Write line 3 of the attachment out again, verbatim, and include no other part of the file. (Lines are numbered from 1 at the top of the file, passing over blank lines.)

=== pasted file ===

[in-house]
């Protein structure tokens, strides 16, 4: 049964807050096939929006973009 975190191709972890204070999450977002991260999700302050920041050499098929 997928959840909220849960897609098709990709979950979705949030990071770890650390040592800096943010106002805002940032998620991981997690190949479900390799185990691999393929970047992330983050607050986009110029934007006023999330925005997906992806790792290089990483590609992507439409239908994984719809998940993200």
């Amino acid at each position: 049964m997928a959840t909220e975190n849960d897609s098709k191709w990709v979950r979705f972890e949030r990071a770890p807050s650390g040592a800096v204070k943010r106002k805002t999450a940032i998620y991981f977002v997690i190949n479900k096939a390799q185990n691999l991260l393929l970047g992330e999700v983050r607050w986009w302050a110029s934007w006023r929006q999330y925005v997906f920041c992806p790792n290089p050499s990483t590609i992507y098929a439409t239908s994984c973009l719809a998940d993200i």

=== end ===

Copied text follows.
């Amino acid at each position: 049964m997928a959840t909220e975190n849960d897609s098709k191709w990709v979950r979705f972890e949030r990071a770890p807050s650390g040592a800096v204070k943010r106002k805002t999450a940032i998620y991981f977002v997690i190949n479900k096939a390799q185990n691999l991260l393929l970047g992330e999700v983050r607050w986009w302050a110029s934007w006023r929006q999330y925005v997906f920041c992806p790792n290089p050499s990483t590609i992507y098929a439409t239908s994984c973009l719809a998940d993200i």